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Employment Opportunities (Lancashire)

Volume 128: debated on Tuesday 1 March 1988

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6.

To ask the Secretary of State for Employment if he will make a statement on employment opportunities in Lancashire.

On 8 January the number of unfilled vacancies registered at jobcentres in Lancashire was 5,716. This compares with 4,790 in January 1987. Only about one third of all vacancies nationally are notified to jobcentres. In the same period, unemployment in Lancashire has fallen from 79,344 to 65,623. All my Department's employment, training and enterprise measures are available in Lancashire.

I am encouraged by my hon. Friend's answer, as it bears out the fact that in my constituency of Fylde unemployment has dropped to about 7·5 per cent. Already, however, employers are experiencing shortages in both semi-skilled and highly skilled jobs. Can my hon. Friend tell me which items in his new training package he feels will contribute to addressing the problem? Does he feel that the voluntary sector has a role to play in that work as well?

I am sure that my hon. Friend is right to suggest that the voluntary sector has a role to play. Certainly, employers in the Fylde area report particular skill shortages in administration, legal secretaries, computer staff and so on. The new adult training programme will be very much locally conceived and locally delivered, precisely so that it can take account of particular skill shortages and requirements in particular areas.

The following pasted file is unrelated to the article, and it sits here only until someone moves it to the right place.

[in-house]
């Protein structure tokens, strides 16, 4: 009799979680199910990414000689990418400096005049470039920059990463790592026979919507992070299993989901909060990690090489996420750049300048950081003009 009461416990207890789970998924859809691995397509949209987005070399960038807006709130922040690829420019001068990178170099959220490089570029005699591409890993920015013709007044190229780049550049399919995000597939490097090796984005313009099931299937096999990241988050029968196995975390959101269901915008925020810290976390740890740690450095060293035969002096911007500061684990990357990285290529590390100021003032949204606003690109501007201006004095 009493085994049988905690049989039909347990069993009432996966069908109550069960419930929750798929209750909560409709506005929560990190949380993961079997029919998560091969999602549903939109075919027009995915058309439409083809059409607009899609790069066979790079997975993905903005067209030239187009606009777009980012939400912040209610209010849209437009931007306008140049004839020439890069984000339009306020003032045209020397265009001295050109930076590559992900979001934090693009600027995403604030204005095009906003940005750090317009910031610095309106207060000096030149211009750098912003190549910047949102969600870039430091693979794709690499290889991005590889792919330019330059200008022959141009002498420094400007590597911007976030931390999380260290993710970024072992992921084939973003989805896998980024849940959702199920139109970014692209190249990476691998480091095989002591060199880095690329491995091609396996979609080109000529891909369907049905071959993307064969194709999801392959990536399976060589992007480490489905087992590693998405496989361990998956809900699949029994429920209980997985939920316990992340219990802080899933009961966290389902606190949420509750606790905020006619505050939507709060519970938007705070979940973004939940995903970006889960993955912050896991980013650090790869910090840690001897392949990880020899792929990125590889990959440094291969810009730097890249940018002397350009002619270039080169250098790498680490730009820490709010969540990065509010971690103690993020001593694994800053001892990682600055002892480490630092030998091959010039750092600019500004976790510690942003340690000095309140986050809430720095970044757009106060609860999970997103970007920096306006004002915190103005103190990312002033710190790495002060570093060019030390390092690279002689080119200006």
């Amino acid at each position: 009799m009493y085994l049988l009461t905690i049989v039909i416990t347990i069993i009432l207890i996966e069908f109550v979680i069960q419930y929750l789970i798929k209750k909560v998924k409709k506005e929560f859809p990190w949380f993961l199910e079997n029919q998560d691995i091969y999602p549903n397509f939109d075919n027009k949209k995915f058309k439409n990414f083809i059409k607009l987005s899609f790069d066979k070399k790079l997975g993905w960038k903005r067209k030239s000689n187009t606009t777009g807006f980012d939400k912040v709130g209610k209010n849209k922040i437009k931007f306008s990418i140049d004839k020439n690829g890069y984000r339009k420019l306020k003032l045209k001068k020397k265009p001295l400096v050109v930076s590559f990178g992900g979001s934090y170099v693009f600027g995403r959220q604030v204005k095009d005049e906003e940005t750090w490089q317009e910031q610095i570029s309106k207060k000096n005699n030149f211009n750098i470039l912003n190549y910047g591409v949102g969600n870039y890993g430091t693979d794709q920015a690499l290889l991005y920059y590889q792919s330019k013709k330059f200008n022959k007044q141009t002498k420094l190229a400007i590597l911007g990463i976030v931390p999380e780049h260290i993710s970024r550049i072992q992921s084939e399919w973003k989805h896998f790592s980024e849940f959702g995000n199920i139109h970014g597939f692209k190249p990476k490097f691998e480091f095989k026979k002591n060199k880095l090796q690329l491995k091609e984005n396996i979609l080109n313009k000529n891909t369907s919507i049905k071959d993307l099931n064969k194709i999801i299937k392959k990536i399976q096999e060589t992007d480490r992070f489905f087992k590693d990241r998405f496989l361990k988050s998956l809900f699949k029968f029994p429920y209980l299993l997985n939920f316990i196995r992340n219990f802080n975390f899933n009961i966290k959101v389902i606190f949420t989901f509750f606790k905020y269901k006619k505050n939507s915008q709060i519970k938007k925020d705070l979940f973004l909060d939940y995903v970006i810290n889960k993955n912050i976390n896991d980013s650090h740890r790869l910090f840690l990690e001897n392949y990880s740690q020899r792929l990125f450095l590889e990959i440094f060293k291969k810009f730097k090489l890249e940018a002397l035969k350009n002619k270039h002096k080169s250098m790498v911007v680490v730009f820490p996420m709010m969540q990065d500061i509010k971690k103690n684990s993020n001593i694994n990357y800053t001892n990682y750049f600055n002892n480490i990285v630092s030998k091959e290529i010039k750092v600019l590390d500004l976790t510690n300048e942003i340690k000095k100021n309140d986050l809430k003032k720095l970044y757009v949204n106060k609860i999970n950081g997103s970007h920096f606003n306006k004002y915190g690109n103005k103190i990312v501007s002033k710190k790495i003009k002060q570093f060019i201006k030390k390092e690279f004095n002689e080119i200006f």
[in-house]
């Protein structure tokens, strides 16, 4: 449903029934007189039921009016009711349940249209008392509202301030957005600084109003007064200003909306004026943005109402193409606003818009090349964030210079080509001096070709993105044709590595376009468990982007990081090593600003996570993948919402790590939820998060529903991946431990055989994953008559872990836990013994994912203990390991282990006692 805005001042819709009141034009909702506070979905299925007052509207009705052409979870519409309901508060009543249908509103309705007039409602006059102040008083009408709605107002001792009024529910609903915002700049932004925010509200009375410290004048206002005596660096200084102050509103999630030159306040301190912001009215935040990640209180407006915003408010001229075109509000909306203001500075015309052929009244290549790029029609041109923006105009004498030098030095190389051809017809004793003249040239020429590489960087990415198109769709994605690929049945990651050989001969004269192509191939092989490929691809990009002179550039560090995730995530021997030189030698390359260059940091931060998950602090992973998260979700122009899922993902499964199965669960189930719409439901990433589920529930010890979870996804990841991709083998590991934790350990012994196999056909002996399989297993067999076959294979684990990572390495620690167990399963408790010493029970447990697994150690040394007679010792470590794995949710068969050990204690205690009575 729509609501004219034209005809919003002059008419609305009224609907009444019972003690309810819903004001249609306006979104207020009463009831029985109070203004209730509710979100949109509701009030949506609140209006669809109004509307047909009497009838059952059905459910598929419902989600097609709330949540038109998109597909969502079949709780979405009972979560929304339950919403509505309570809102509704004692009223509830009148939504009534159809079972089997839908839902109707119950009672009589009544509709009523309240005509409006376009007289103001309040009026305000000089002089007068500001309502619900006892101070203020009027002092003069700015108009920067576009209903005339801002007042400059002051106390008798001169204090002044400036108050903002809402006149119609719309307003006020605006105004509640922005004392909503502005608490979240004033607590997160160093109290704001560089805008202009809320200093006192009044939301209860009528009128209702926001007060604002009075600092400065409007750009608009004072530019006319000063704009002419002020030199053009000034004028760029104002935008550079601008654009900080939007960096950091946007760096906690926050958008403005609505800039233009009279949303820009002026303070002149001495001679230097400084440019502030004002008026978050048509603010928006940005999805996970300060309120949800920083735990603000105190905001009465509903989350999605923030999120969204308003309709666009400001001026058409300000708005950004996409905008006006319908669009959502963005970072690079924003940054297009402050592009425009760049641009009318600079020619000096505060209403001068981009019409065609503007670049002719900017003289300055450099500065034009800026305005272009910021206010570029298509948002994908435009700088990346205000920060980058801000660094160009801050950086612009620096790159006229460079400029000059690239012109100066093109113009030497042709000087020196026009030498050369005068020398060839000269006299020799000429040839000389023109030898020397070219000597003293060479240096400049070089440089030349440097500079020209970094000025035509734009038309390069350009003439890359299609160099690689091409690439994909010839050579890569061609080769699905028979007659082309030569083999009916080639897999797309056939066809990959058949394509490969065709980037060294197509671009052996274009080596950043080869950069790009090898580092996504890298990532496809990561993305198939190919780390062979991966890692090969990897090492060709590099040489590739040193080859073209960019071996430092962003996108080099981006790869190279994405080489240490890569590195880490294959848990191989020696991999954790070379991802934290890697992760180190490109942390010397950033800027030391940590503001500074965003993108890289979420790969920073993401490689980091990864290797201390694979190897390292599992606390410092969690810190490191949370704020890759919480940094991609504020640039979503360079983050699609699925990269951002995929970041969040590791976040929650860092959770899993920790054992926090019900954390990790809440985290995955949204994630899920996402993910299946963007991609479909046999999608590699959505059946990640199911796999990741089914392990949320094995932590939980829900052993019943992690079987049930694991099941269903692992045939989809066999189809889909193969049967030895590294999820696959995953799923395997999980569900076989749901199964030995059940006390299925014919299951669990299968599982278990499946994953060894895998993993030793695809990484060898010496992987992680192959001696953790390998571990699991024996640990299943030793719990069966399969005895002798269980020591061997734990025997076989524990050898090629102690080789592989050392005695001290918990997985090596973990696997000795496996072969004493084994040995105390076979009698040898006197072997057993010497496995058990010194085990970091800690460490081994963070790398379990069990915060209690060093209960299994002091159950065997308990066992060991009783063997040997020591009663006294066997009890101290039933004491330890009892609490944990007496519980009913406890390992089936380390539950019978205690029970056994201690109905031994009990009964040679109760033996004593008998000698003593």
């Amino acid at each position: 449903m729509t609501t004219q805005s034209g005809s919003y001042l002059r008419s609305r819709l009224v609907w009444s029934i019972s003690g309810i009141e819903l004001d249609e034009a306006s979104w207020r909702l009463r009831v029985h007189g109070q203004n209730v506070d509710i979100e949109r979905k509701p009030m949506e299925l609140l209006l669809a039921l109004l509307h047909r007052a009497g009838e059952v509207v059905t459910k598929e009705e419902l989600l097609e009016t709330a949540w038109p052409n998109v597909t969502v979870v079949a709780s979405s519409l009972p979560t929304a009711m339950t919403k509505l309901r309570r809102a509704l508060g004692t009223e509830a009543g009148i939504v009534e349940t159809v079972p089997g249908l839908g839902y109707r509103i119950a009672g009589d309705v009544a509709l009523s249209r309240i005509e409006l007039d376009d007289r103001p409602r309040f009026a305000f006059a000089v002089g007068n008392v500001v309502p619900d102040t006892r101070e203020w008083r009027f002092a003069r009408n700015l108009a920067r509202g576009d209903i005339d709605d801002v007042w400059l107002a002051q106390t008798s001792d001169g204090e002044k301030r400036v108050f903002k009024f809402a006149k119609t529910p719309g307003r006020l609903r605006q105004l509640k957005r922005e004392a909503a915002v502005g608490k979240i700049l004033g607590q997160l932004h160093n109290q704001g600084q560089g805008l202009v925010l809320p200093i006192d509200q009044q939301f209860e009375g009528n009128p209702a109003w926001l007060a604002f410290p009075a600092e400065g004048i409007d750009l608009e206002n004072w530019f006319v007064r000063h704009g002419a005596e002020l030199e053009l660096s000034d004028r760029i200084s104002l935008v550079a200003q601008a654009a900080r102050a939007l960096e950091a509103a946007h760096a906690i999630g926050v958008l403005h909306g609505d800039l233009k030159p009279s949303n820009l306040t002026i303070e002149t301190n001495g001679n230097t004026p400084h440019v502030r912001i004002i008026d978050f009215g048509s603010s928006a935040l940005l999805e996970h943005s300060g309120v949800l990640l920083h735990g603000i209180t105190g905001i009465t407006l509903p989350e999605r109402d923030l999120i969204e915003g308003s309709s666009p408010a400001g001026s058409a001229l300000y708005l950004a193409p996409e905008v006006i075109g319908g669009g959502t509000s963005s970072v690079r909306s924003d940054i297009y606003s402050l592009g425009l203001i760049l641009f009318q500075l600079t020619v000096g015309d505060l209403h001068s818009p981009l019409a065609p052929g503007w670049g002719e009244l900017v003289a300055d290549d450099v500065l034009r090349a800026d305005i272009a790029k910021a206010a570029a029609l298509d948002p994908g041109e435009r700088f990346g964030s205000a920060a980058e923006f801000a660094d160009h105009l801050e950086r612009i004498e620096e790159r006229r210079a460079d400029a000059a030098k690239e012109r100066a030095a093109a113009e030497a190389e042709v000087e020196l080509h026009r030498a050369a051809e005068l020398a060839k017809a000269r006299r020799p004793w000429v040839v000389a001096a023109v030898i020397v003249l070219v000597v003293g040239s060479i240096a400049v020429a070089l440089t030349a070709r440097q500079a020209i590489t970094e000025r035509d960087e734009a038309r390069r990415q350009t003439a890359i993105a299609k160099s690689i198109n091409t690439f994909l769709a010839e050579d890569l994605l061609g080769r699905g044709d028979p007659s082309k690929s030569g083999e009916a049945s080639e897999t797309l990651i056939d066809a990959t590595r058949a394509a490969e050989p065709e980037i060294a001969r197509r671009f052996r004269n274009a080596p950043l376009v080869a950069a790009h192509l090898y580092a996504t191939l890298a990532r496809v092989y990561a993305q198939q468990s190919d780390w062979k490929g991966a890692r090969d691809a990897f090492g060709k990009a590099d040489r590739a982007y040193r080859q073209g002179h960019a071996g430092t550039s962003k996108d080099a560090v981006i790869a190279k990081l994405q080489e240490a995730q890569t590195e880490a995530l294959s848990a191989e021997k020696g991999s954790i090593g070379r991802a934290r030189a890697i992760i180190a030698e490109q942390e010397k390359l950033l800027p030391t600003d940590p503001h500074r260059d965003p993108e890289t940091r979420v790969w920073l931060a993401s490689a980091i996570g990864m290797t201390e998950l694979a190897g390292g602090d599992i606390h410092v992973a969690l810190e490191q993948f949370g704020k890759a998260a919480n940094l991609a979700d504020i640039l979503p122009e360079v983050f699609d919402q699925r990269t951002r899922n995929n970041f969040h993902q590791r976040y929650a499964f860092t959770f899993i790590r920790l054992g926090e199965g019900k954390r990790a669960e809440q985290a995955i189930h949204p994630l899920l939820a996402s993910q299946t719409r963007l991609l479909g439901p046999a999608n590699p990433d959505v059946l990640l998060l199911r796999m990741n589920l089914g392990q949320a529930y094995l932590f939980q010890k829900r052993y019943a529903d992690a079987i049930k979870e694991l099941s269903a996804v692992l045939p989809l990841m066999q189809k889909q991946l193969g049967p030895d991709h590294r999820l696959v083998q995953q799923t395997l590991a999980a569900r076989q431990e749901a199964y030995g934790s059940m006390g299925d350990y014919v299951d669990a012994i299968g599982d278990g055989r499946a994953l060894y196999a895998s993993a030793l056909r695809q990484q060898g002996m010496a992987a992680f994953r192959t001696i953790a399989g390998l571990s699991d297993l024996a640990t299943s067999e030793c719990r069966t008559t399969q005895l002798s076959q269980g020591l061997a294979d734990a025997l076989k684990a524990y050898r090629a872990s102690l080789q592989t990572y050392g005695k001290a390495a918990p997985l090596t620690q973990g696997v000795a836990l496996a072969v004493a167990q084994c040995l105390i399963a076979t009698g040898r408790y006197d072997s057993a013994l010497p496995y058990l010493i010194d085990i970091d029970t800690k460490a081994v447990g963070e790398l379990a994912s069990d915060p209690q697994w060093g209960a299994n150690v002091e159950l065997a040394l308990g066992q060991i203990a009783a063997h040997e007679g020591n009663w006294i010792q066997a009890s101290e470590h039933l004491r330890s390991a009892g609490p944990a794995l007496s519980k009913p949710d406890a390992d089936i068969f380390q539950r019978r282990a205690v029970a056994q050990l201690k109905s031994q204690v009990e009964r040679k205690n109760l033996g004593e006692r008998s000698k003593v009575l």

Does the Minister honestly believe that employment prospects in Lancashire and the north of England generally can be as good as they are in the southeast, unless the Government are prepared to take proper steps? For instance, a development agency for the northwest would ensure that we received the investment that is needed to achieve decent quality employment in the areas.

The short answer is yes. As my hon. Friend the Minister of State has already said today, the rate of unemployment is falling, not only in the more prosperous regions, but throughout all the regions. If the hon. Gentleman wishes to examine any of the indicators for the areas about which he is concerned, he will find that that good news continues. For instance, unemployment in Lancashire has fallen from 14·8 to 12·2 per cent. Although we may wish that it had fallen still further, the point is that in the present economic environment it is clear that all regions not simply the more prosperous areas will benefit from falls in unemployment.